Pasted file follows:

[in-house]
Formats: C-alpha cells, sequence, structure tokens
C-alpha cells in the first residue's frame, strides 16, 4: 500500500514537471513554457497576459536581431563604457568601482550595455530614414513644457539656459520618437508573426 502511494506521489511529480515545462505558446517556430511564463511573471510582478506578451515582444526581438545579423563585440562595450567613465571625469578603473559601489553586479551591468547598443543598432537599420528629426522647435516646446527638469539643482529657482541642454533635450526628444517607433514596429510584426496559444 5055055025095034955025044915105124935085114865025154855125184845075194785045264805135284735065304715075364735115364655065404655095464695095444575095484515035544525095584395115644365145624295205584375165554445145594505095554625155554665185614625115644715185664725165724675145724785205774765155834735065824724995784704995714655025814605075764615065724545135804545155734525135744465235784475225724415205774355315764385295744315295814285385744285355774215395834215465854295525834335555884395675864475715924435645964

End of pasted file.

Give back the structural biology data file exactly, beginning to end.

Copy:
[in-house]
Formats: C-alpha cells, sequence, structure tokens
C-alpha cells in the first residue's frame, strides 16, 4: 500500500514537471513554457497576459536581431563604457568601482550595455530614414513644457539656459520618437508573426 502511494506521489511529480515545462505558446517556430511564463511573471510582478506578451515582444526581438545579423563585440562595450567613465571625469578603473559601489553586479551591468547598443543598432537599420528629426522647435516646446527638469539643482529657482541642454533635450526628444517607433514596429510584426496559444 5055055025095034955025044915105124935085114865025154855125184845075194785045264805135284735065304715075364735115364655065404655095464695095444575095484515035544525095584395115644365145624295205584375165554445145594505095554625155554665185614625115644715185664725165724675145724785205774765155834735065824724995784704995714655025814605075764615065724545135804545155734525135744465235784475225724415205774355315764385295744315295814285385744285355774215395834215465854295525834335555884395675864475715924435645964